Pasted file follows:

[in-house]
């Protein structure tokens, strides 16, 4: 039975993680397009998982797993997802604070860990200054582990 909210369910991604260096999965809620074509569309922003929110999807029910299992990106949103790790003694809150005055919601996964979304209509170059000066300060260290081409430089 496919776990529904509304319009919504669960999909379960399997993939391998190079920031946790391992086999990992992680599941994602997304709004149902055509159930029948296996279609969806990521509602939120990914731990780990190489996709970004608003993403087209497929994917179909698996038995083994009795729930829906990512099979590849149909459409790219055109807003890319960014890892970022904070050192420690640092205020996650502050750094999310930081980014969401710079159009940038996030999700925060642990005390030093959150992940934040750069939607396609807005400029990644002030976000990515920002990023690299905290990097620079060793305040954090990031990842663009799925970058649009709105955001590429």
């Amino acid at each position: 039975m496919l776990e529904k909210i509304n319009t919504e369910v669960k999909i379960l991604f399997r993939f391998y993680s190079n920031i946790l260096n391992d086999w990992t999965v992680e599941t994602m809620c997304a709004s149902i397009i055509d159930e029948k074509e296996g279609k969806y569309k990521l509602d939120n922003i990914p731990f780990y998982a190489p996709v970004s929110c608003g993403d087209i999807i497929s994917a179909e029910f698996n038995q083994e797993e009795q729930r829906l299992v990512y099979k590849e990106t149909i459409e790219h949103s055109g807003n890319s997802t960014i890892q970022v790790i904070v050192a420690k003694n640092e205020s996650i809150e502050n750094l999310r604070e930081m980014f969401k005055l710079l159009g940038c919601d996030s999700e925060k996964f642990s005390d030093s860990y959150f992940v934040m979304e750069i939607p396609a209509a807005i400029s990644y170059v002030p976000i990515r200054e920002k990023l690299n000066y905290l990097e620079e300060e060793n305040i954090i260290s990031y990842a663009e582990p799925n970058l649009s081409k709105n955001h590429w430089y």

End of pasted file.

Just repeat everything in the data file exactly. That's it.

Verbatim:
[in-house]
């Protein structure tokens, strides 16, 4: 039975993680397009998982797993997802604070860990200054582990 909210369910991604260096999965809620074509569309922003929110999807029910299992990106949103790790003694809150005055919601996964979304209509170059000066300060260290081409430089 496919776990529904509304319009919504669960999909379960399997993939391998190079920031946790391992086999990992992680599941994602997304709004149902055509159930029948296996279609969806990521509602939120990914731990780990190489996709970004608003993403087209497929994917179909698996038995083994009795729930829906990512099979590849149909459409790219055109807003890319960014890892970022904070050192420690640092205020996650502050750094999310930081980014969401710079159009940038996030999700925060642990005390030093959150992940934040750069939607396609807005400029990644002030976000990515920002990023690299905290990097620079060793305040954090990031990842663009799925970058649009709105955001590429």
């Amino acid at each position: 039975m496919l776990e529904k909210i509304n319009t919504e369910v669960k999909i379960l991604f399997r993939f391998y993680s190079n920031i946790l260096n391992d086999w990992t999965v992680e599941t994602m809620c997304a709004s149902i397009i055509d159930e029948k074509e296996g279609k969806y569309k990521l509602d939120n922003i990914p731990f780990y998982a190489p996709v970004s929110c608003g993403d087209i999807i497929s994917a179909e029910f698996n038995q083994e797993e009795q729930r829906l299992v990512y099979k590849e990106t149909i459409e790219h949103s055109g807003n890319s997802t960014i890892q970022v790790i904070v050192a420690k003694n640092e205020s996650i809150e502050n750094l999310r604070e930081m980014f969401k005055l710079l159009g940038c919601d996030s999700e925060k996964f642990s005390d030093s860990y959150f992940v934040m979304e750069i939607p396609a209509a807005i400029s990644y170059v002030p976000i990515r200054e920002k990023l690299n000066y905290l990097e620079e300060e060793n305040i954090i260290s990031y990842a663009e582990p799925n970058l649009s081409k709105n955001h590429w430089y």